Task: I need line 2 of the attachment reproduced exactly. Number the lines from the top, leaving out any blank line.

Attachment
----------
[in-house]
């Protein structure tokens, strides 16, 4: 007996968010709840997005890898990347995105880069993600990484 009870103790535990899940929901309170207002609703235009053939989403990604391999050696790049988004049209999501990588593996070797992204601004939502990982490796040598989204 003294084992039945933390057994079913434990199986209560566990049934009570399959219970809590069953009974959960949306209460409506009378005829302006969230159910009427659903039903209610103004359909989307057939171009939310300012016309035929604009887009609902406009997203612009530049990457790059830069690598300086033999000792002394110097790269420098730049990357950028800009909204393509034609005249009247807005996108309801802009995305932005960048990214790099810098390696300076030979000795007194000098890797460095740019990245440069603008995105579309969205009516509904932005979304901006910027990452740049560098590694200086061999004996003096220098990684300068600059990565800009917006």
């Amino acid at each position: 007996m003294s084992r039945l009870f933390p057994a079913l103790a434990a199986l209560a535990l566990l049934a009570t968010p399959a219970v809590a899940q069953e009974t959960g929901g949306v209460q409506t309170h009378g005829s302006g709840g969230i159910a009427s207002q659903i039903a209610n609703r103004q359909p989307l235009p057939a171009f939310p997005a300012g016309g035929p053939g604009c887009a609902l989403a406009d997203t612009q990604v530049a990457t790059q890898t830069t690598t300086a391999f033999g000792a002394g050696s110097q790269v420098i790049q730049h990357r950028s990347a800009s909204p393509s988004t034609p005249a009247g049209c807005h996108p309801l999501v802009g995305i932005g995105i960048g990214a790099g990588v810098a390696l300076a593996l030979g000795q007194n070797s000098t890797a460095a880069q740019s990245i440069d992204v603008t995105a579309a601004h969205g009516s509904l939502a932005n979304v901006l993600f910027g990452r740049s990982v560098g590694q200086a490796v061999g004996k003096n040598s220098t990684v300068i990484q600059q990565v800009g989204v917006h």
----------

């Protein structure tokens, strides 16, 4: 007996968010709840997005890898990347995105880069993600990484 009870103790535990899940929901309170207002609703235009053939989403990604391999050696790049988004049209999501990588593996070797992204601004939502990982490796040598989204 003294084992039945933390057994079913434990199986209560566990049934009570399959219970809590069953009974959960949306209460409506009378005829302006969230159910009427659903039903209610103004359909989307057939171009939310300012016309035929604009887009609902406009997203612009530049990457790059830069690598300086033999000792002394110097790269420098730049990357950028800009909204393509034609005249009247807005996108309801802009995305932005960048990214790099810098390696300076030979000795007194000098890797460095740019990245440069603008995105579309969205009516509904932005979304901006910027990452740049560098590694200086061999004996003096220098990684300068600059990565800009917006």